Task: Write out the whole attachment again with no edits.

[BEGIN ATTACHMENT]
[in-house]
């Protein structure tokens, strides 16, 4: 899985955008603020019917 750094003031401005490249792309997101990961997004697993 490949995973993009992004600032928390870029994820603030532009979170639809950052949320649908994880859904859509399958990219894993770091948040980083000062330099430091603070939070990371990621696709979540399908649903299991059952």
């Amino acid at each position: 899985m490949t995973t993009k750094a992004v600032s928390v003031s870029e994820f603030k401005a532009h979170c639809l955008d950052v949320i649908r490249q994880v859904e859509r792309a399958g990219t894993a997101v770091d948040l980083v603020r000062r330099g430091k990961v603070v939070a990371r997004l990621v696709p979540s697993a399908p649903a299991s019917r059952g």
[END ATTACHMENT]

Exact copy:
[in-house]
């Protein structure tokens, strides 16, 4: 899985955008603020019917 750094003031401005490249792309997101990961997004697993 490949995973993009992004600032928390870029994820603030532009979170639809950052949320649908994880859904859509399958990219894993770091948040980083000062330099430091603070939070990371990621696709979540399908649903299991059952």
């Amino acid at each position: 899985m490949t995973t993009k750094a992004v600032s928390v003031s870029e994820f603030k401005a532009h979170c639809l955008d950052v949320i649908r490249q994880v859904e859509r792309a399958g990219t894993a997101v770091d948040l980083v603020r000062r330099g430091k990961v603070v939070a990371r997004l990621v696709p979540s697993a399908p649903a299991s019917r059952g």